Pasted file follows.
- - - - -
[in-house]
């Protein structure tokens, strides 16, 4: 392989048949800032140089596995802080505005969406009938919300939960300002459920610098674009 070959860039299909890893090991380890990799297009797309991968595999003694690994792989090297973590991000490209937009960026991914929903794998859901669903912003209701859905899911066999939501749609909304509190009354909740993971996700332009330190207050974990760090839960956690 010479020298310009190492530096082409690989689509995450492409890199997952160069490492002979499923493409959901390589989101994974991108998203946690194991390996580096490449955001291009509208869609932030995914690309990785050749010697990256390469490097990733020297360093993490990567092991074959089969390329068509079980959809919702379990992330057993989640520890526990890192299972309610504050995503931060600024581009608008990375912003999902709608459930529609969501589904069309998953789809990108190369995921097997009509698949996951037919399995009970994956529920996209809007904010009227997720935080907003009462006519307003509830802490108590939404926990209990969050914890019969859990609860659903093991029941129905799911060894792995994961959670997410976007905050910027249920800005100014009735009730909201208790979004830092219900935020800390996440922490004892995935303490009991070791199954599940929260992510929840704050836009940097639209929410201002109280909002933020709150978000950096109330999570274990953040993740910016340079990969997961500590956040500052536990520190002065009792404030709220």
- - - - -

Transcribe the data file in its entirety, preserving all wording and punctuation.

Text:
[in-house]
């Protein structure tokens, strides 16, 4: 392989048949800032140089596995802080505005969406009938919300939960300002459920610098674009 070959860039299909890893090991380890990799297009797309991968595999003694690994792989090297973590991000490209937009960026991914929903794998859901669903912003209701859905899911066999939501749609909304509190009354909740993971996700332009330190207050974990760090839960956690 010479020298310009190492530096082409690989689509995450492409890199997952160069490492002979499923493409959901390589989101994974991108998203946690194991390996580096490449955001291009509208869609932030995914690309990785050749010697990256390469490097990733020297360093993490990567092991074959089969390329068509079980959809919702379990992330057993989640520890526990890192299972309610504050995503931060600024581009608008990375912003999902709608459930529609969501589904069309998953789809990108190369995921097997009509698949996951037919399995009970994956529920996209809007904010009227997720935080907003009462006519307003509830802490108590939404926990209990969050914890019969859990609860659903093991029941129905799911060894792995994961959670997410976007905050910027249920800005100014009735009730909201208790979004830092219900935020800390996440922490004892995935303490009991070791199954599940929260992510929840704050836009940097639209929410201002109280909002933020709150978000950096109330999570274990953040993740910016340079990969997961500590956040500052536990520190002065009792404030709220």